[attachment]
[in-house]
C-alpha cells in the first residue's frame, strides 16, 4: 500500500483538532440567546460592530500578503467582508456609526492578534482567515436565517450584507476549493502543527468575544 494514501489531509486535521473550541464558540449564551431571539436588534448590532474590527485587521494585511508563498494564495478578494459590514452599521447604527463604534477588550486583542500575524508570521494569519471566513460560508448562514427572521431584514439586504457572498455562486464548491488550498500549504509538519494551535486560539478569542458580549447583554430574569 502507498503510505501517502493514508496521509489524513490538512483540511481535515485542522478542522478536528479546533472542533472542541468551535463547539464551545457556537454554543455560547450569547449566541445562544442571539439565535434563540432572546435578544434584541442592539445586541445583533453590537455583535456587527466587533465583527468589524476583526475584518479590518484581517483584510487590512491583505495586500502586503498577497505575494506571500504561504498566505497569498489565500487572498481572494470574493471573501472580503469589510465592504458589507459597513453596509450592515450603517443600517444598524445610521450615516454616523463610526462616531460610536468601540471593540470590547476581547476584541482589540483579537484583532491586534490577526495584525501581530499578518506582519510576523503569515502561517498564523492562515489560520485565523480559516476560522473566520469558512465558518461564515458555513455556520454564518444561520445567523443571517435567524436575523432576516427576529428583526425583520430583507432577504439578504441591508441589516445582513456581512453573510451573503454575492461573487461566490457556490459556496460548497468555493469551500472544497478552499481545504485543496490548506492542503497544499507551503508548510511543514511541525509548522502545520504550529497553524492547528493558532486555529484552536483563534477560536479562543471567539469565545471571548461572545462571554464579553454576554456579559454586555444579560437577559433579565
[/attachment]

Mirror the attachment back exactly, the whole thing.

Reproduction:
[in-house]
C-alpha cells in the first residue's frame, strides 16, 4: 500500500483538532440567546460592530500578503467582508456609526492578534482567515436565517450584507476549493502543527468575544 494514501489531509486535521473550541464558540449564551431571539436588534448590532474590527485587521494585511508563498494564495478578494459590514452599521447604527463604534477588550486583542500575524508570521494569519471566513460560508448562514427572521431584514439586504457572498455562486464548491488550498500549504509538519494551535486560539478569542458580549447583554430574569 502507498503510505501517502493514508496521509489524513490538512483540511481535515485542522478542522478536528479546533472542533472542541468551535463547539464551545457556537454554543455560547450569547449566541445562544442571539439565535434563540432572546435578544434584541442592539445586541445583533453590537455583535456587527466587533465583527468589524476583526475584518479590518484581517483584510487590512491583505495586500502586503498577497505575494506571500504561504498566505497569498489565500487572498481572494470574493471573501472580503469589510465592504458589507459597513453596509450592515450603517443600517444598524445610521450615516454616523463610526462616531460610536468601540471593540470590547476581547476584541482589540483579537484583532491586534490577526495584525501581530499578518506582519510576523503569515502561517498564523492562515489560520485565523480559516476560522473566520469558512465558518461564515458555513455556520454564518444561520445567523443571517435567524436575523432576516427576529428583526425583520430583507432577504439578504441591508441589516445582513456581512453573510451573503454575492461573487461566490457556490459556496460548497468555493469551500472544497478552499481545504485543496490548506492542503497544499507551503508548510511543514511541525509548522502545520504550529497553524492547528493558532486555529484552536483563534477560536479562543471567539469565545471571548461572545462571554464579553454576554456579559454586555444579560437577559433579565